Issue: February 9, 2002

When to graft?


I want to graft some new varieties on my old apple tree. When should I do the grafting? Can I just go to my friend who has another tree and take the grafting twigs the day I plan to do the grafting?


You will want to wait until the rootstock (the tree onto which you will be grafting) has begun growing. Depending on the style of grafting (or budding) you have chosen, it is best if the tree has begun growing and the cambium (region of dividing cells just under the bark) is actively dividing. However, it would be best to have the scion wood (the twigs to be grafted onto the tree) still dormant at the time of grafting. To have dormant scion wood, you should collect the twigs soon, store them wrapped in moist sphagnum moss in a refrigerator. Don't store them in the freezer. The time for grafting varies across the state and from year to year. Often the rootstock tree has begun growing when a period of cool weather interferes. Do not graft if there has been a recent cool spell. Wait until the weather has warmed for about a week before grafting following cool weather. This allows the cambium to become active again. It is also important that the soil be moist before grafting. Drought stress will also reduce cambial activity. The reason for so much concern about the cambium is that the cambium must be actively growing for the development of a successful graft union. There are several good books and some good web sites that illustrate different methods of grafting. Personally, I have been most successful using T-budding, but others I know are more successful with whip grafts and cleft grafts. You should look for a technique that works well for you. Grafting is the application of scientific principles but involves a great deal of skill.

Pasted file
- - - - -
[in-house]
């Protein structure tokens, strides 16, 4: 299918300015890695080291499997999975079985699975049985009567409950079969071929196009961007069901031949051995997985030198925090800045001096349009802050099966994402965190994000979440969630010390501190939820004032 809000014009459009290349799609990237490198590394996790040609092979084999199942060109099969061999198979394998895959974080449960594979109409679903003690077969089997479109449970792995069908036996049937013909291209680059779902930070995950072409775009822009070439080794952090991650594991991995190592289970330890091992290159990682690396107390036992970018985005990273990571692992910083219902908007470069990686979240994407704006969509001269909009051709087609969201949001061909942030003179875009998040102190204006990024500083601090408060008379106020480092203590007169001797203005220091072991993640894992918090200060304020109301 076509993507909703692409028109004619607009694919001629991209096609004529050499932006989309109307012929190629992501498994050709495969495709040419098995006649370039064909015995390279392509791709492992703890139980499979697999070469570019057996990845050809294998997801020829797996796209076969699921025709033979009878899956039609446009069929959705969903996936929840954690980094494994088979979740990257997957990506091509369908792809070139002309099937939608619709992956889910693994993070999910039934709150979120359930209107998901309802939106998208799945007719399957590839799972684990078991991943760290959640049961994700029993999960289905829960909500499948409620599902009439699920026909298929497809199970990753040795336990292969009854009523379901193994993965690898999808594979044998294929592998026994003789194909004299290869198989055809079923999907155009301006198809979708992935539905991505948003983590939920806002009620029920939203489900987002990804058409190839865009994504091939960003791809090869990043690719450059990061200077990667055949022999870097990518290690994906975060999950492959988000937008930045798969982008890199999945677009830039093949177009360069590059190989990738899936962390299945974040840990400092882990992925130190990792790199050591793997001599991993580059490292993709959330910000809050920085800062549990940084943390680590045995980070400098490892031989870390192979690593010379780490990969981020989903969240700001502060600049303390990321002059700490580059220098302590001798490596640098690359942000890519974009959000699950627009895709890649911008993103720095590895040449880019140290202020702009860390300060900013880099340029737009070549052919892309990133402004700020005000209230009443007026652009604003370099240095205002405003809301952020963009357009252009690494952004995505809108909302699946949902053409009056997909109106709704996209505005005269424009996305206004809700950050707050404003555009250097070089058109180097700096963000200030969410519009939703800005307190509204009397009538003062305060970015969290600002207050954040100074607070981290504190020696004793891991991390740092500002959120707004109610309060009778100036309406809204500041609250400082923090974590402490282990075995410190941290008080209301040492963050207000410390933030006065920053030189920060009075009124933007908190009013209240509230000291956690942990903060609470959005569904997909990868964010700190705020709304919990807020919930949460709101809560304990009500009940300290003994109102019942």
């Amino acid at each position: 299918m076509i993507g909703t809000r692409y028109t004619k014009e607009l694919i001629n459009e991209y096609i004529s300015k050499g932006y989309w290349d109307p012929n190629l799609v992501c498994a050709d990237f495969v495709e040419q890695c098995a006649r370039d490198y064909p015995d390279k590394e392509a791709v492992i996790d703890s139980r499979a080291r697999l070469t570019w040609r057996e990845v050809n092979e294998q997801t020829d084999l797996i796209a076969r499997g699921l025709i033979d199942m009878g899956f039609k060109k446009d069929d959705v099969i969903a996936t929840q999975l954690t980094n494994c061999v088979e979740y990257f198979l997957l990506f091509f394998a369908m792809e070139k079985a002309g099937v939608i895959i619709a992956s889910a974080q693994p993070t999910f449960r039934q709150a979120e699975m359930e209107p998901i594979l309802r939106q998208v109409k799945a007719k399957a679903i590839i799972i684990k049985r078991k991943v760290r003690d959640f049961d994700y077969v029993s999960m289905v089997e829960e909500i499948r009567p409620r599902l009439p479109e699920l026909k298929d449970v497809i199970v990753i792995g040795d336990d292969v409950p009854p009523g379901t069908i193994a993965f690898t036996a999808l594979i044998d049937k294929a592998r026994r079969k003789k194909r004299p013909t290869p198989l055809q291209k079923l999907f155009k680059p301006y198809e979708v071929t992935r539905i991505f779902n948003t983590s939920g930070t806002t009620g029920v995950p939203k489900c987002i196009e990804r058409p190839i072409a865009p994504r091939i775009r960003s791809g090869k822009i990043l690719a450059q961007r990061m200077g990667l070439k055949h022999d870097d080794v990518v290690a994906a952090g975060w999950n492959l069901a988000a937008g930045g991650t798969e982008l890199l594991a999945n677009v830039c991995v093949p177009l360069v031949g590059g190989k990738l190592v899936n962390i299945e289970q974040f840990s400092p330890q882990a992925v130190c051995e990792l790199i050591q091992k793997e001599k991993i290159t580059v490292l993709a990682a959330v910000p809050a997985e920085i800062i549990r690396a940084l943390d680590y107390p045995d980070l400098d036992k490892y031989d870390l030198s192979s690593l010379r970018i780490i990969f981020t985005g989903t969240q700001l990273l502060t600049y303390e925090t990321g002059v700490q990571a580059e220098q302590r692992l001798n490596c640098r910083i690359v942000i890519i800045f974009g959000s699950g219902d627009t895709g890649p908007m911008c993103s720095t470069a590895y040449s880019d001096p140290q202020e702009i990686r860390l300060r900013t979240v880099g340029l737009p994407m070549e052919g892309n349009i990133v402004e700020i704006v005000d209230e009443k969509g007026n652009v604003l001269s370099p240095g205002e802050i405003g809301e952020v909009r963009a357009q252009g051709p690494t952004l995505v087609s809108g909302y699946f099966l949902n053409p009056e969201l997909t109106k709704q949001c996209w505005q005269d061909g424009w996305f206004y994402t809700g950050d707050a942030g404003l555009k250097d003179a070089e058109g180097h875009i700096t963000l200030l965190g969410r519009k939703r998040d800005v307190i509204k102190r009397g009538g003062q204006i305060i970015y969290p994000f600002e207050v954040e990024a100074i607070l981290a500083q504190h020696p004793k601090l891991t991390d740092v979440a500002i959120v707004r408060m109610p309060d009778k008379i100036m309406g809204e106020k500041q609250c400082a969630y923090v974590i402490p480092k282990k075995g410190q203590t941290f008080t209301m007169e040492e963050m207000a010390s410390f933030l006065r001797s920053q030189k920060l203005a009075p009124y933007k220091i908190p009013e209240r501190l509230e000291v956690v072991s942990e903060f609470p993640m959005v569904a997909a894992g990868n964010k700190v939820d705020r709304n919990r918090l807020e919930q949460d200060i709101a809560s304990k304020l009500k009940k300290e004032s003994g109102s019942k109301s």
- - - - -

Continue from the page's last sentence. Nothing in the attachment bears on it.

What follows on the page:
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Marisa Y. Thompson, PhD, is the Extension Horticulture Specialist, in the Department of Extension Plant Sciences at the New Mexico State University Los Lunas Agricultural Science Center, email:, office: 505-865-7340, ext. 113.


For more gardening information, visit the NMSU Extension Horticulture page at Desert Blooms and the NMSU Horticulture Publications page.

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